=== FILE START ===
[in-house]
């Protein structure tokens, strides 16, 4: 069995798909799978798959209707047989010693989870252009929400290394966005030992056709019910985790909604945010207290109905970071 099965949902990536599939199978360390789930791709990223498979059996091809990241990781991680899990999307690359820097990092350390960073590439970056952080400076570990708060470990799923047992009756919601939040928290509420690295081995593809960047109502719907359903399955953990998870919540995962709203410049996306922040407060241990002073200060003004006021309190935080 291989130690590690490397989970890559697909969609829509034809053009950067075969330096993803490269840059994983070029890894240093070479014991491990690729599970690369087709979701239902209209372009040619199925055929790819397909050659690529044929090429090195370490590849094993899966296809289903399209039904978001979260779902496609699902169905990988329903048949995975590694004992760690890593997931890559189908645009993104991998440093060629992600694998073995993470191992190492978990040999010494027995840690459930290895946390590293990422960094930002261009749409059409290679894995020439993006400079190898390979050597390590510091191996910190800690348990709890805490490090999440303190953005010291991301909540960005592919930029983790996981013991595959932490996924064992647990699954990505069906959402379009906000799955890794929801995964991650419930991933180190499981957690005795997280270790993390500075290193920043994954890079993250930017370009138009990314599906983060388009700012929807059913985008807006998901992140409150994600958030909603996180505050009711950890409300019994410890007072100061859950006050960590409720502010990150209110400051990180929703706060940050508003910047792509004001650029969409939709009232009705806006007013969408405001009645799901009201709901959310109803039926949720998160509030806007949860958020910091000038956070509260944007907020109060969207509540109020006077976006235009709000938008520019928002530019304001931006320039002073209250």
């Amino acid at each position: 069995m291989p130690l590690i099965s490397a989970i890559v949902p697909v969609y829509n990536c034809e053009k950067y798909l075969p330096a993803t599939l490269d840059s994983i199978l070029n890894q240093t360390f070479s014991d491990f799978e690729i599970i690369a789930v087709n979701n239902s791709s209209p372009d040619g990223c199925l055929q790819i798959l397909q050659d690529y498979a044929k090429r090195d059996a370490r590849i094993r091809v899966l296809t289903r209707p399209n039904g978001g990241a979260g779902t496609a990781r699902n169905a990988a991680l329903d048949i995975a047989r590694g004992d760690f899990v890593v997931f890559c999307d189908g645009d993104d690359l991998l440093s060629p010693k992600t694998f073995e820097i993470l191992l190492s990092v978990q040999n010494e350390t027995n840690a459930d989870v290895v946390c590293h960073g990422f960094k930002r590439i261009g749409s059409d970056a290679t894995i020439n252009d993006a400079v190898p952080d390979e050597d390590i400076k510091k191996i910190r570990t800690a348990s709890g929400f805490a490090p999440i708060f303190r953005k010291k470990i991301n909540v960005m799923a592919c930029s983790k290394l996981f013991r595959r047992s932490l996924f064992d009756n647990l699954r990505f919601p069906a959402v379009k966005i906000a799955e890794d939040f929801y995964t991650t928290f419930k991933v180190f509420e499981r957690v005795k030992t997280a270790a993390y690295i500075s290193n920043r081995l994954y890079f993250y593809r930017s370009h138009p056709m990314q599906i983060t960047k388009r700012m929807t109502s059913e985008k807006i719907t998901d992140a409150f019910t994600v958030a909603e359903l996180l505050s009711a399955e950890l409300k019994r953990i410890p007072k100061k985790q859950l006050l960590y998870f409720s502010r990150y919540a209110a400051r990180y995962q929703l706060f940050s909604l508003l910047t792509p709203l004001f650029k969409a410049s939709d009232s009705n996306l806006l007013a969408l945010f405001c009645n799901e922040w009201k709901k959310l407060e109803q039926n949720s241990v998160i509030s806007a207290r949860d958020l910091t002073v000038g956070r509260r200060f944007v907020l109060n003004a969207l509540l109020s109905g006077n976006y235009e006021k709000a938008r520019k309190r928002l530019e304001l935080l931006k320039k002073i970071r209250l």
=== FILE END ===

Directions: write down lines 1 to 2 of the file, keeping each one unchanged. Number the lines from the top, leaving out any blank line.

[in-house]
């Protein structure tokens, strides 16, 4: 069995798909799978798959209707047989010693989870252009929400290394966005030992056709019910985790909604945010207290109905970071 099965949902990536599939199978360390789930791709990223498979059996091809990241990781991680899990999307690359820097990092350390960073590439970056952080400076570990708060470990799923047992009756919601939040928290509420690295081995593809960047109502719907359903399955953990998870919540995962709203410049996306922040407060241990002073200060003004006021309190935080 291989130690590690490397989970890559697909969609829509034809053009950067075969330096993803490269840059994983070029890894240093070479014991491990690729599970690369087709979701239902209209372009040619199925055929790819397909050659690529044929090429090195370490590849094993899966296809289903399209039904978001979260779902496609699902169905990988329903048949995975590694004992760690890593997931890559189908645009993104991998440093060629992600694998073995993470191992190492978990040999010494027995840690459930290895946390590293990422960094930002261009749409059409290679894995020439993006400079190898390979050597390590510091191996910190800690348990709890805490490090999440303190953005010291991301909540960005592919930029983790996981013991595959932490996924064992647990699954990505069906959402379009906000799955890794929801995964991650419930991933180190499981957690005795997280270790993390500075290193920043994954890079993250930017370009138009990314599906983060388009700012929807059913985008807006998901992140409150994600958030909603996180505050009711950890409300019994410890007072100061859950006050960590409720502010990150209110400051990180929703706060940050508003910047792509004001650029969409939709009232009705806006007013969408405001009645799901009201709901959310109803039926949720998160509030806007949860958020910091000038956070509260944007907020109060969207509540109020006077976006235009709000938008520019928002530019304001931006320039002073209250």